Lean is often a term that seems to be thrown around in error, often used interchangeably with “Six Sigma” but the 2 are different.
Lean is a series of tools, techniques and thinking that will focus on cutting waste, increase customer satisfaction and ultimately increased profit.
Sounds good, right?
Lean is also proven to work and deliver results. Several large multi-national companies, such as Toyota, General Electric (GE) and Motorola can point much of their success to this approach.
Benefits of Using Lean
Lean is a way of thinking to minimise waste and inefficiencies, in turn leading to customer satisfaction and improved profits.
Successfully applying the principles leads to reducing the resources used and gives you less errors.
“Lean manufacturing uses less of everything compared with mass production – half the human effort in the factory, half the manufacturing floor space, half the investment in tools, half the engineering hours to develop a new product in half the time. Also it requires keeping far less than half the needed inventory on site and results in fewer defects.”
(Womack, et al., 1990. p. 256) – https://www.pmi.org/learning/library/lean-project-management-7364
What is the Origin of Lean Thinking?
Lean originated in the manufacturing environment. Toyota is often attributed as the originator by developing it in the period after World War II through to 1970’s.
I think that it started a lot earlier than that – really with the dawn of the Industrial Revolution – it just didn’t have a fancy “Management Consultancy” name at that time! Lean thinking principles can be seen in the advent of mass production, including minimising downtime, reducing waste, maximising throughput and profit.
The Ford Model T was a huge innovation for consumer travel from 1908. Ford’s production line approach was a large driver of this (no pun intended there). Toyota looked to drive efficiencies in the 1940s to 70s and were famously connected with Lean manufacturing. This included elements like “Kanban”, “Just In Time” (also known as JIT) and “Kaizen” (Continuous Improvement).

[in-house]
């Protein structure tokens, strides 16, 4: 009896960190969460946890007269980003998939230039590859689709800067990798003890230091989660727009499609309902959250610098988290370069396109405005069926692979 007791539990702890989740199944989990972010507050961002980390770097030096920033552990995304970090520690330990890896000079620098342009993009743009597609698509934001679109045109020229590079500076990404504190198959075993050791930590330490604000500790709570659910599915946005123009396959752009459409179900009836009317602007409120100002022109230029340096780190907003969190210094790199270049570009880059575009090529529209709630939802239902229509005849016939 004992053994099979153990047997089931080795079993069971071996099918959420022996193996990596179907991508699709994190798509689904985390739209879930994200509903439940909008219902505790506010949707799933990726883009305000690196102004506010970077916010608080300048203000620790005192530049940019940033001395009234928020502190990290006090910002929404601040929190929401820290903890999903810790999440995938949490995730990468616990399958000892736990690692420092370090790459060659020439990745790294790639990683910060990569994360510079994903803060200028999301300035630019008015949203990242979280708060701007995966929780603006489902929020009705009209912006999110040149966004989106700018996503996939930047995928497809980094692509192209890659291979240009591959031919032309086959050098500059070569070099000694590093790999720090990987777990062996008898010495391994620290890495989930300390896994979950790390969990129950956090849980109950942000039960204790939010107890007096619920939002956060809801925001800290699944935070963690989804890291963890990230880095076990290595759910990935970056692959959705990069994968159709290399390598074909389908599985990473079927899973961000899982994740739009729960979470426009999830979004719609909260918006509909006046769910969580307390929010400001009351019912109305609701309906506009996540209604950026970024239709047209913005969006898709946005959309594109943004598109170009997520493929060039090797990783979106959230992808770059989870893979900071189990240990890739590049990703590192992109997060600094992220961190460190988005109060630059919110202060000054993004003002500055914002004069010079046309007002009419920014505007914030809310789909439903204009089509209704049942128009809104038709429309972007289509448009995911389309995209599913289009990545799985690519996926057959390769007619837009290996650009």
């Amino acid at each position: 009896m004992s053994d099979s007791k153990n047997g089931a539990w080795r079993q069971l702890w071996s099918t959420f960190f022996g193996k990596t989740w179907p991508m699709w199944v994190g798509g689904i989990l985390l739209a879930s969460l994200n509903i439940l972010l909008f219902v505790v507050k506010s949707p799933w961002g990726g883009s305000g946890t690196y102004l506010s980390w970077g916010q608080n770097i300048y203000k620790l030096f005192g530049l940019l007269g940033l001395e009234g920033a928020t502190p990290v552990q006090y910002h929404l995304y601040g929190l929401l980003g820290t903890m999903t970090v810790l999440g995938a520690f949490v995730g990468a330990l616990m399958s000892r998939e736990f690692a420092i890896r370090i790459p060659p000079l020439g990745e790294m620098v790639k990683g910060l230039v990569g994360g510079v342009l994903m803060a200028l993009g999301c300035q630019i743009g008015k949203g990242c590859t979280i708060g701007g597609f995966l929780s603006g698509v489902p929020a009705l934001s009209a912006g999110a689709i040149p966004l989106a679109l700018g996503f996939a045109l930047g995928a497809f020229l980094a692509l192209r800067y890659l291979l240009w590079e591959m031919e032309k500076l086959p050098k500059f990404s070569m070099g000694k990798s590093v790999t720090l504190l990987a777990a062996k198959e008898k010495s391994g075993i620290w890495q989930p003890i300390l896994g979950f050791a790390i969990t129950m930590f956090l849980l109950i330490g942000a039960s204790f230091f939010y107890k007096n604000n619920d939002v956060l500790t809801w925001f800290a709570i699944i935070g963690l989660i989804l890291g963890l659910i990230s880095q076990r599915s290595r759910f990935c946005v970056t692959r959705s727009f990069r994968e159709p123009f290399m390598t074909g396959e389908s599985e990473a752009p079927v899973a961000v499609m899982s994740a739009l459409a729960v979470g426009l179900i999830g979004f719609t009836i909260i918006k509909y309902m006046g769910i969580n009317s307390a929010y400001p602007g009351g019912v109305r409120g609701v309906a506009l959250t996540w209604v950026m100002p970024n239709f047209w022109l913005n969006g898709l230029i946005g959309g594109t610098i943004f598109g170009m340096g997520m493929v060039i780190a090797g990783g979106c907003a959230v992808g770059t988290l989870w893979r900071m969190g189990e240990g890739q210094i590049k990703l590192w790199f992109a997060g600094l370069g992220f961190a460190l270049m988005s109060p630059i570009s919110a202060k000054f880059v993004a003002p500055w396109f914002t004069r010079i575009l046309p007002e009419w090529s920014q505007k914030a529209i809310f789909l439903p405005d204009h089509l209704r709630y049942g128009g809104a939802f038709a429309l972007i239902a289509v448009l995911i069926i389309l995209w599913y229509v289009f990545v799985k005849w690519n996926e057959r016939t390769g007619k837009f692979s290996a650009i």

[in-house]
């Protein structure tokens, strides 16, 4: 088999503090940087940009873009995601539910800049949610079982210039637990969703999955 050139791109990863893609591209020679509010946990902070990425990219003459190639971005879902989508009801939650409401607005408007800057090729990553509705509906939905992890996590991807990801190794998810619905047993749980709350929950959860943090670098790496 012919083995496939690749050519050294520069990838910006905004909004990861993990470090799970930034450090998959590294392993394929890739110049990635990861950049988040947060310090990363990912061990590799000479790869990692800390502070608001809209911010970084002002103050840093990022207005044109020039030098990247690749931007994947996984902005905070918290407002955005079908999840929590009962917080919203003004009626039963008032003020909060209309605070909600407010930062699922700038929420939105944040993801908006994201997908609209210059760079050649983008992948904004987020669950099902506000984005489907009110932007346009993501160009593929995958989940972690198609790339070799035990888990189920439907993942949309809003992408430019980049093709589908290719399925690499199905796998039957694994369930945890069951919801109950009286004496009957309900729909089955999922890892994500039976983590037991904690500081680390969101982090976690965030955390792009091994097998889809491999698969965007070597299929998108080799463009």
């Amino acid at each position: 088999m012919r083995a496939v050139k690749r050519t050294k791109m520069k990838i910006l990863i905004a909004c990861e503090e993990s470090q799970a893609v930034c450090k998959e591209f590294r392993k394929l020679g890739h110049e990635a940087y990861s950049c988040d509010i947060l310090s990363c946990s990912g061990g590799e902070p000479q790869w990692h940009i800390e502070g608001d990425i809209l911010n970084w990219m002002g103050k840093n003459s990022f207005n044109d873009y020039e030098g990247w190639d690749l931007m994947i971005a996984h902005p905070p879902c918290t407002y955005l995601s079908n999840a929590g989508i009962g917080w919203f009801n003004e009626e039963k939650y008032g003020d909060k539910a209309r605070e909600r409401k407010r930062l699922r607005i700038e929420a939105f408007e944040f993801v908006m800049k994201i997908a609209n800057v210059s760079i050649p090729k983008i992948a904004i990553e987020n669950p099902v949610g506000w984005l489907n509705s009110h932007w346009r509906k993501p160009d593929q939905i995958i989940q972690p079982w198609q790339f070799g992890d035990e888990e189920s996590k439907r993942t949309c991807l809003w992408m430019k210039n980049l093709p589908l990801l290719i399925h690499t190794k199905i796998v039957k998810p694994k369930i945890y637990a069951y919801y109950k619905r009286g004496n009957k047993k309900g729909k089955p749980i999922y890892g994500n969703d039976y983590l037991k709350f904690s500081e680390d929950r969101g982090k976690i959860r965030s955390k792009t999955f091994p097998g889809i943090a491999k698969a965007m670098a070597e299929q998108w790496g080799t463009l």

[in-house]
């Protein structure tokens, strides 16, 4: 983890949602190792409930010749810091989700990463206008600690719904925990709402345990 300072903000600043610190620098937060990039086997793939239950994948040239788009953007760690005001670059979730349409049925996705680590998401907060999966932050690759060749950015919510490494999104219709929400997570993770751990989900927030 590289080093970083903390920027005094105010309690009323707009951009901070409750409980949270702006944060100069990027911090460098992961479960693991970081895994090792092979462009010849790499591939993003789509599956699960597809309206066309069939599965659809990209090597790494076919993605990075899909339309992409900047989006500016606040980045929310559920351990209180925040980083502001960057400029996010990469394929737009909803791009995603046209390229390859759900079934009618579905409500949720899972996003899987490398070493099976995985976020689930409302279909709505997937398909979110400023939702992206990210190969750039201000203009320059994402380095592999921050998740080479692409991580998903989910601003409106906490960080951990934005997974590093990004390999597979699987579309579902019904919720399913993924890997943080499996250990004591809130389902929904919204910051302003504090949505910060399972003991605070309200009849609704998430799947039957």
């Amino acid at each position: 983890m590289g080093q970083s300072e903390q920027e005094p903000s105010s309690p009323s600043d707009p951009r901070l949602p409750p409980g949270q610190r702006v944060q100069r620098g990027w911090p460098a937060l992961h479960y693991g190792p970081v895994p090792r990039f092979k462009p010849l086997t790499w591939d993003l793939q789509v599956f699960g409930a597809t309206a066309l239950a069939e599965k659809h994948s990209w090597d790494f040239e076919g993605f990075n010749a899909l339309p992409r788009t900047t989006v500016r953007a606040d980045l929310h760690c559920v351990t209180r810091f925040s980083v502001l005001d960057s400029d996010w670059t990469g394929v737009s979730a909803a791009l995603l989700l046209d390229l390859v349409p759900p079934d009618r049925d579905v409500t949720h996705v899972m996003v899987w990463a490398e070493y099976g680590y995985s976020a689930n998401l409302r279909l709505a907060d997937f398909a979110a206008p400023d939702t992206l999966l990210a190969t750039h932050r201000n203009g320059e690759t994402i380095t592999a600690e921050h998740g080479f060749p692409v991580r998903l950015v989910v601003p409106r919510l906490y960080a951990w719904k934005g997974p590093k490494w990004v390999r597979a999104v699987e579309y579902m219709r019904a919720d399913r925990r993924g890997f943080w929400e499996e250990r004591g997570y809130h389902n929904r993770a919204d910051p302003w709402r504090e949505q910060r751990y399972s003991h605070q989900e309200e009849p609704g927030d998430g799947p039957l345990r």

So, the Lean methodology has been around for a while and is tried and tested.
How to use Lean in Retail Project Management
Given it has origins in manufacturing efficiency, using Lean in retail operational improvement can be a great way to identify and pursue cost savings. In my opinion, one of the biggest advantages for Lean is that it is simple to apply.
The key Lean principles can be very easily translated to project management, particularly for Retail Project Managers.
1. Customer Value Add
One of the principles of lean is to focus on how the customer sees value. In the book “Lean Thinking” by James Womack and Daniel Jones, they suggest that what one customer sees as valuable is not necessarily be valuable for another person.
“The critical starting point for lean thinking is value. Value can only be defined by the ultimate customer”
(From Lean Thinking, 2003)
You have to start by defining the customers for your project (hint – they may or may not actually be carrying shopping bags or a pushing a trolley!). Once you define your customer, what is valuable to them?
James Womack and Daniel Jones continue with:
“Value is created by the producer. From the customer’s standpoint, this is why producers exist”
(From Lean Thinking, 2003)
Now put this into perspective for managing a lean retail project:
Value is created by the Project. From the customer’s standpoint, this is why the Project exists.
Next Step For Thinking Lean In Retail – Determine who your customer is and exactly what it is that you do that they perceive as ‘value add’?
2. Process Flows
Documenting new processes as well as capturing existing processes gives great visibility for your business. They provide great clarity and can help communicate to your stakeholders. They can tell someone else:
- What’s happening (or what is meant to happen)
- Where is a process breaking
- How will a process change
Once you understand the process, you can start to see where the real customer value is added .
Next Step For Defining Retail Processes – What processes does your project change, eliminate or create? Which stages add value for your customer? How do they change and are you documenting them?